Doha, Qatar: Qatar hero Mutaz Barshim not only competes but also plays the role of an organiser as the world's leading high jumpers are set to vie for victory in the inaugural What Gravity Challenge carrying a prize purse of $77,000.

Barshim, the most celebrated high jumper of the era, yesterday said he is excited to play his part both on and off the field as he goes head to head with a select group of multiple Olympic, World, and Continental medallists at the Katara Amphithetre.

“I woke up this morning and told my wife I’m really excited like it’s the Olympics. That’s how excited I am. (because it’s) not just from an athlete’s perspective, but also from being on the other side behind the scenes,” Barshim, who announced the event in February, said during a press conference at The Chedi Katara hotel, yesterday.

“I want to show my gratitude especially to [Qatar] Olympic Committee President His Excellency Sheikh Joaan bin Hamad Al Thani. He was the person that gave me the first start when I met him,” the three-time Olympic medallist said.

“He (Sheikh Joaan) wanted me to create something for a lasting legacy. So I’m really thankful to them. And again I’m really happy. Just looking forward to having a wonderful event,” Barshim, the reigning high jump world champion said.

“We have the younger generation. We have the older generation (competing here). They’re trying to catch us and we’re trying to make it difficult for them. But again, this is sport you know. We are selfish and everyone wants the best for yourself and I think that’s the only way to improve. But again I expected to be at the top, but my advantage is I’m home,” Barshim said.

Barshim’s friend Italian Gianmarco Tamberi with whom he famously shared the Olympic gold medal at the Tokyo Games three years ago, is also set to compete today, along with Ukrainian Bohdan Bondarenko, one of only three athletes to clear the 2.42 mark, and his compatriot Andri Protsenko who is a former World Championship bronze medallist.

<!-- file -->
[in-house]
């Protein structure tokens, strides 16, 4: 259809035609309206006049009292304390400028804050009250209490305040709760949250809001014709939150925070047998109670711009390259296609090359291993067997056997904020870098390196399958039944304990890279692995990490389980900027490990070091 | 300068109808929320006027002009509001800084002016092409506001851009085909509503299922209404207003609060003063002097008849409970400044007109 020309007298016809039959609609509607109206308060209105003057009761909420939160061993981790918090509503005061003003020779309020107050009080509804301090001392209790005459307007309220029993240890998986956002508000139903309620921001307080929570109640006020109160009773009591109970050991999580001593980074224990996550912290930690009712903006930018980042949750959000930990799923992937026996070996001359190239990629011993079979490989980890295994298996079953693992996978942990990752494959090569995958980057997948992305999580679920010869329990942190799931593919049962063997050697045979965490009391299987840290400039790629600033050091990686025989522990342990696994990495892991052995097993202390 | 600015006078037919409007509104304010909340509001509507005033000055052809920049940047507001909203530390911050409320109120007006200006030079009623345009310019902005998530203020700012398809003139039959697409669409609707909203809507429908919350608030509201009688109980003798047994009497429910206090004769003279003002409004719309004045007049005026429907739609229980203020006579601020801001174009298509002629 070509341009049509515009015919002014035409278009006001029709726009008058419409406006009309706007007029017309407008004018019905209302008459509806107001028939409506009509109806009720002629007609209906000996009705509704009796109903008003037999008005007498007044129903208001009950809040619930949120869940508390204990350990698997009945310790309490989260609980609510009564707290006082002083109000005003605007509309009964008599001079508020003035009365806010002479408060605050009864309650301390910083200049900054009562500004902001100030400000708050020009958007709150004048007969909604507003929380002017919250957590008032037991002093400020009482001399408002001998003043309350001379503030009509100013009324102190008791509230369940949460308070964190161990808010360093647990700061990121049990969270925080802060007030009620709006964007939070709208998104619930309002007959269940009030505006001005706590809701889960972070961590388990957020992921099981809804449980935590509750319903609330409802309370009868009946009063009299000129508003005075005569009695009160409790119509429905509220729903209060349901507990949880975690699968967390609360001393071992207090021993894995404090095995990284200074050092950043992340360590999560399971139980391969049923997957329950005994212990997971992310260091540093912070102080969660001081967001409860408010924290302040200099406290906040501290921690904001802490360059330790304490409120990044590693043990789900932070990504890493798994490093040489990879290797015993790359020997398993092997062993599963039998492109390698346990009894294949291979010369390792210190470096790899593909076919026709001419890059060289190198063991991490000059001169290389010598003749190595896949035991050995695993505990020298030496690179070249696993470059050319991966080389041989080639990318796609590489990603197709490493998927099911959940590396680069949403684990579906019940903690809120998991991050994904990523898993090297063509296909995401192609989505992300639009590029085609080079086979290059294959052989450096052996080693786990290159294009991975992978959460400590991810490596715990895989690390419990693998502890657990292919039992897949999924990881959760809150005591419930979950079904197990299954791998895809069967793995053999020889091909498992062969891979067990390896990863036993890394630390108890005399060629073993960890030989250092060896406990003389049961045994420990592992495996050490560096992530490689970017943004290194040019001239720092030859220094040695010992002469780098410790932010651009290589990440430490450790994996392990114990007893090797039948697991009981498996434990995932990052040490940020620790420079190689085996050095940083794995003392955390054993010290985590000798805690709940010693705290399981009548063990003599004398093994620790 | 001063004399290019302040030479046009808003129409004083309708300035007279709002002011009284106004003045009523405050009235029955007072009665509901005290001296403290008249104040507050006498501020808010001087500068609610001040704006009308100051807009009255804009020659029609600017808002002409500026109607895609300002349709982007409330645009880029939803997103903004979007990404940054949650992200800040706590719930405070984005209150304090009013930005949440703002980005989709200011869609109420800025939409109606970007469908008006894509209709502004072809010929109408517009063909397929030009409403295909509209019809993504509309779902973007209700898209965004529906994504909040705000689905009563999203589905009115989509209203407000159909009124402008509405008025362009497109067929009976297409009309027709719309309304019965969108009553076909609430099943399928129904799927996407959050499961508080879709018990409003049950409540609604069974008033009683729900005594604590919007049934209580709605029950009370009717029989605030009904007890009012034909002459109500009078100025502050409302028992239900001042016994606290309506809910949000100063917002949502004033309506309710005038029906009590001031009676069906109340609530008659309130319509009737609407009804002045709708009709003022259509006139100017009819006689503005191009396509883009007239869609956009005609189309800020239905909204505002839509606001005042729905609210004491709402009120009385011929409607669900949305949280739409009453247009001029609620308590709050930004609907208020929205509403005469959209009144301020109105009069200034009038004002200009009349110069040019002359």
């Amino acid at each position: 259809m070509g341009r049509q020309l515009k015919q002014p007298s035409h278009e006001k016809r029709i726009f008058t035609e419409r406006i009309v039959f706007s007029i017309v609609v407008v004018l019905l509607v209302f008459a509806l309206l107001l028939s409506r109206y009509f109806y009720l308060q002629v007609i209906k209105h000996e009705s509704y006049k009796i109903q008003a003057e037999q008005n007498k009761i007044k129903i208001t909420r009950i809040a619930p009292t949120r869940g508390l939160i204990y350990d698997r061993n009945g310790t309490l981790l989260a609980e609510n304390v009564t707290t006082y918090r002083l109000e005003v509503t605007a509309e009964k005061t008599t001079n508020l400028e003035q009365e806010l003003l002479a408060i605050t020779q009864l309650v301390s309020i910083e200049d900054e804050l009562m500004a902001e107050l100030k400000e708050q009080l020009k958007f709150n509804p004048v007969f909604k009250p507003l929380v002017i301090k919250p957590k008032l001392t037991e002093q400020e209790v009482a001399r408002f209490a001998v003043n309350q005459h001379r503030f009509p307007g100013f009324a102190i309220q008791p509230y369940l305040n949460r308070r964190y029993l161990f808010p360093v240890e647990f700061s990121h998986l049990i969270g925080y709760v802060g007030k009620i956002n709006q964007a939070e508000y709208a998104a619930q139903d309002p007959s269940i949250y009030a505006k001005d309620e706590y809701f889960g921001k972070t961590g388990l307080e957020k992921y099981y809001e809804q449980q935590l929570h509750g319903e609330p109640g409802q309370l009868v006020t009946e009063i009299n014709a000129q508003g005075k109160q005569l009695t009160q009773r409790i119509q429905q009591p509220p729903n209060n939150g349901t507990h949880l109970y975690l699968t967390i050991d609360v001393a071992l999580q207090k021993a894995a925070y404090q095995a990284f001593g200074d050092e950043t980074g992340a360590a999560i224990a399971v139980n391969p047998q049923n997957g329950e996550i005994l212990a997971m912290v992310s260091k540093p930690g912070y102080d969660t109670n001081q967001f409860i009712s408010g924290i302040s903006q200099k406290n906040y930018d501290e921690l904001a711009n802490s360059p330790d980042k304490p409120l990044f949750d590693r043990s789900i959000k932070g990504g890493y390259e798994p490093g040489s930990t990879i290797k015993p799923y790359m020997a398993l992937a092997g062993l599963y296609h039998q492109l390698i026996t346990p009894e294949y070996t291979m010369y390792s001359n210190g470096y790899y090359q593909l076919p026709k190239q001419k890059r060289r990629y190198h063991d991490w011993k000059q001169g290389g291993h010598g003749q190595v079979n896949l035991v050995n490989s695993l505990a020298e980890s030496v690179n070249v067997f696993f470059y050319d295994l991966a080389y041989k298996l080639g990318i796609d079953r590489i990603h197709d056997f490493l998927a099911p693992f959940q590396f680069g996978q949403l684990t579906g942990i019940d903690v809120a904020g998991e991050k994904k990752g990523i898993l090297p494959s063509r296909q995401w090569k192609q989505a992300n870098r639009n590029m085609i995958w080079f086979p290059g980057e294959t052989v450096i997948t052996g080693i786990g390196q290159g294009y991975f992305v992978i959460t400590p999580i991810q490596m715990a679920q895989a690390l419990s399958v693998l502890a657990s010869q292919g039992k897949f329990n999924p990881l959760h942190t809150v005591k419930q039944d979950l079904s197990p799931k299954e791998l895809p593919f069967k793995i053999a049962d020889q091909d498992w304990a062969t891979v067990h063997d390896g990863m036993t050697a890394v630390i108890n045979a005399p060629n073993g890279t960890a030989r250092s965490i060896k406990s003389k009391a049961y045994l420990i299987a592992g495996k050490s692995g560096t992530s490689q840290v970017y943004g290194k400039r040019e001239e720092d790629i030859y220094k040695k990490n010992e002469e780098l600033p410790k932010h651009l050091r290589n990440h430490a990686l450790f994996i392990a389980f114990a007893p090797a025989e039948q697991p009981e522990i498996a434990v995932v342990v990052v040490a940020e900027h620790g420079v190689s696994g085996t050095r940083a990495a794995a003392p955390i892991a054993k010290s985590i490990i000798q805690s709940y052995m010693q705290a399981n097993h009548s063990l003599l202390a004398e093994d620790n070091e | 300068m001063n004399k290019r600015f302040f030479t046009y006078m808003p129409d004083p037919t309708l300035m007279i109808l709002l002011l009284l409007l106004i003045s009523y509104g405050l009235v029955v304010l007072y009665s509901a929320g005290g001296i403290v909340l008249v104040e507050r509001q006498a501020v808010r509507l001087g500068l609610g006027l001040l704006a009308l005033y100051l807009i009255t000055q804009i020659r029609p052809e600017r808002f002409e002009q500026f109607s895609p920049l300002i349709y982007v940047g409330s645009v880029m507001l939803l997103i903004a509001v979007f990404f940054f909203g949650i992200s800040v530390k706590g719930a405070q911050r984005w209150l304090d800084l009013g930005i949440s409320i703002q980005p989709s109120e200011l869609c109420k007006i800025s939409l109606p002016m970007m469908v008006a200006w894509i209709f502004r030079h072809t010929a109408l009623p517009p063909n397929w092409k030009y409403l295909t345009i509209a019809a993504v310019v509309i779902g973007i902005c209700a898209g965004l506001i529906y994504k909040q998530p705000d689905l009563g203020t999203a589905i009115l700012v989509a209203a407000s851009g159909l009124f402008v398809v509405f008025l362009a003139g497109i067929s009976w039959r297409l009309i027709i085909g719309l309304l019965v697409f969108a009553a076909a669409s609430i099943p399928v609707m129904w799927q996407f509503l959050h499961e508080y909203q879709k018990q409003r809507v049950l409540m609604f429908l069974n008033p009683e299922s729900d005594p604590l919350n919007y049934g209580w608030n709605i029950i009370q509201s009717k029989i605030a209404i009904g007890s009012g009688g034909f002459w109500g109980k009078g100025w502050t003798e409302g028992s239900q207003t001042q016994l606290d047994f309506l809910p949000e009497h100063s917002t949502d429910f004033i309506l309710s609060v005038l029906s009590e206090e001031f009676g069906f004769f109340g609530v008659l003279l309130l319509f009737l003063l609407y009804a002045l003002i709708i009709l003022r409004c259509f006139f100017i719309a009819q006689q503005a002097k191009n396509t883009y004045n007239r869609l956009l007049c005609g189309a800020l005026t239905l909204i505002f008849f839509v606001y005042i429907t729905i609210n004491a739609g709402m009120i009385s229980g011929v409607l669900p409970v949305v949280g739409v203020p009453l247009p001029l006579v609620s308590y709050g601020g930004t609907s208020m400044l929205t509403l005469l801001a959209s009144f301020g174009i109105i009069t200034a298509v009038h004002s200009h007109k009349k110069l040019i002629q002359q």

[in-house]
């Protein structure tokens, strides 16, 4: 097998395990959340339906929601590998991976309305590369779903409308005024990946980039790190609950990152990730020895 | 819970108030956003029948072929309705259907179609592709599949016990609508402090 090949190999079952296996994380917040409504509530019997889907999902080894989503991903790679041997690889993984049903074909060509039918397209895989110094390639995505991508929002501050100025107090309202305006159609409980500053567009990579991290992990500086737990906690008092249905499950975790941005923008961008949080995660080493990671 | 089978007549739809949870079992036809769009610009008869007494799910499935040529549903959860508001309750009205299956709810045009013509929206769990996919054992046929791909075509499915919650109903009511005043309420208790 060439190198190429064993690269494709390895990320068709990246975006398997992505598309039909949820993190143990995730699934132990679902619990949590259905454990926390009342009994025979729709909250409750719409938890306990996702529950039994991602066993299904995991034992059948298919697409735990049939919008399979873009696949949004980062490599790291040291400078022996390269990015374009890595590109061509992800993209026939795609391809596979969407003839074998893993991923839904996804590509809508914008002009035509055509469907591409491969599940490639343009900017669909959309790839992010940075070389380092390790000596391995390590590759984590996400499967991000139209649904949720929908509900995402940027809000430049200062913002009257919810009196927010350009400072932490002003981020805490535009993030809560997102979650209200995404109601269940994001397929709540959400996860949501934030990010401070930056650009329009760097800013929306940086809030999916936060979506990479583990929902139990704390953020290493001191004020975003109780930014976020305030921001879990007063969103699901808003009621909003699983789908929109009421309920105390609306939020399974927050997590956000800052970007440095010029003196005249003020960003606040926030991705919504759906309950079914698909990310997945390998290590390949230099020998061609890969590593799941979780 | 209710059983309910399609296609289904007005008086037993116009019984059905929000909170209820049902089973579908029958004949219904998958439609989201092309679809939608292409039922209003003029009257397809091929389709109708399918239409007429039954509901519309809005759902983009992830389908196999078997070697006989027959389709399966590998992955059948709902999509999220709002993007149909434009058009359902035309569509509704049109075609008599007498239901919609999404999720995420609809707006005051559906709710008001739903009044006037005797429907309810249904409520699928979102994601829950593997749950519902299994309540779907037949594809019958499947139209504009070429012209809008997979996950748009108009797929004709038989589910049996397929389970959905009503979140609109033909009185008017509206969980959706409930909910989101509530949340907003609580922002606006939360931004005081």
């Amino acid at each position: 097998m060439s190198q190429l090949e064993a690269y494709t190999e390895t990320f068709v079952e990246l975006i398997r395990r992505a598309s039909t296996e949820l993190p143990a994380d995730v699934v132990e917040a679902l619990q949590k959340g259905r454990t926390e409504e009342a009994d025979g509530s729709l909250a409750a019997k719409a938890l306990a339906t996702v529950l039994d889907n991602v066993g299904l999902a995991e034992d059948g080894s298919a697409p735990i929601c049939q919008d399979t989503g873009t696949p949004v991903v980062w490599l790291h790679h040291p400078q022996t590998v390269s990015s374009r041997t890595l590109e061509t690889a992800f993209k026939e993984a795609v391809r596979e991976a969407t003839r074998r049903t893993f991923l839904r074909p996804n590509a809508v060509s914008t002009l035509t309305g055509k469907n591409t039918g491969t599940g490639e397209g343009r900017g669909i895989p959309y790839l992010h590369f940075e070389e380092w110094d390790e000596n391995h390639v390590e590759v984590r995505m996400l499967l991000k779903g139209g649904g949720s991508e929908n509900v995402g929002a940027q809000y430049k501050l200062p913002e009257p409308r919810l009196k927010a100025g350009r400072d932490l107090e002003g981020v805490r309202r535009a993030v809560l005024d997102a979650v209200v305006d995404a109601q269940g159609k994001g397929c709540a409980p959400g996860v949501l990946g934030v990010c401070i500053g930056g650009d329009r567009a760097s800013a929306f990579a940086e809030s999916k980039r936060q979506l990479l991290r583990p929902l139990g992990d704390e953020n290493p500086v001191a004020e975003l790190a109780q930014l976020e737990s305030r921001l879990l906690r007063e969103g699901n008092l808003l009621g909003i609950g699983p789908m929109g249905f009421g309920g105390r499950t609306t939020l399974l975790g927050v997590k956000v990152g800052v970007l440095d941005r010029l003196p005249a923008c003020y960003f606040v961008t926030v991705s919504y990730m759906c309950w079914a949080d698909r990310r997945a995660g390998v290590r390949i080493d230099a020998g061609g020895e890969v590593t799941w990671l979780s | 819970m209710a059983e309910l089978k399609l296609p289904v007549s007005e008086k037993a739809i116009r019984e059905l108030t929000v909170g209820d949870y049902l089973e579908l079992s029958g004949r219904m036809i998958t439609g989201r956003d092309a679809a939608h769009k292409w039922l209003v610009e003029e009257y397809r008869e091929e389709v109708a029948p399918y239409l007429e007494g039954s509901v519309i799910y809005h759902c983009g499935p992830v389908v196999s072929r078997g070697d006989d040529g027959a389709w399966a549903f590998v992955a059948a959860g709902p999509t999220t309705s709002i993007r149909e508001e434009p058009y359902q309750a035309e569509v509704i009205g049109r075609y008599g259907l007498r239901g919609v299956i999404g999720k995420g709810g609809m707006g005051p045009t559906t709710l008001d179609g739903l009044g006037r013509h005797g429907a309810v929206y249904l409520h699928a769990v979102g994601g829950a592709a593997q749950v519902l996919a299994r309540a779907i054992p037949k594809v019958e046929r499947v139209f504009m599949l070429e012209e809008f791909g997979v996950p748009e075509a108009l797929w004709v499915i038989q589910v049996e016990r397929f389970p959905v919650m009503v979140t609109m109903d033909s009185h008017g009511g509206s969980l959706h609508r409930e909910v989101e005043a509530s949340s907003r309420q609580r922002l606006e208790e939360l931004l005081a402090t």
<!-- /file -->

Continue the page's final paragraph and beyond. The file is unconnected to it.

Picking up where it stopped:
These ‘veterans’ will be challenged by the ‘younger generation’, New Zealand’s World Indoor champion Hamish Kerr, USA’s JuVaughn Harrison, Sanghyeok Woo of South Korea, Luis Castro Rivera of Puerto Rico, Germany’s Tobias Potye, Australia’s Brandon Starc, Naoto Tobe of Japan, and China’s Zhen Wang.

USA’s World’s silver medalist Harrison said it feels great to be the next generation following the footsteps of the likes of Barshim while challenging them at the same time.

“I’ll try to do the same thing tomorrow. But you know, like I said. I’ve watched those. I admire him and to be able to compete against him is a great pleasure,” the 25-year-old Harrison said.

The reigning World Indoor champion Kerr said he is excited to be in Doha, but admitted he had to struggle with jetlag earlier.

“I come from New Zealand, which is a long way away, but I was in Asia just before this week. So we decided to come here a bit early and do sort of nice training. So yeah, it’s been amazing. This is my third time in Doha and trying to come back again. I just feel like I’m welcomed by everyone,” Kerr said.

As athletes gear up for the upcoming Paris Olympics, Barshim said he is expecting a fierce contest.

“I expect (the best from everyone) and I wish everyone the best. But definitely, I have hopes for myself. I want to win,” the home hero said.

The Qatar Athletics Federation President Mohammed Issa Al Fadala said spectators will get to enjoy a memorable event.

“These are the best jumpers in the world. I hope everyone will enjoy the competition at this wonderful arena, the Katara Amphithetre. I hope tomorrow the spectators are going to enjoy it. I hope there will be some surprises tomorrow,” Al Fadala said.

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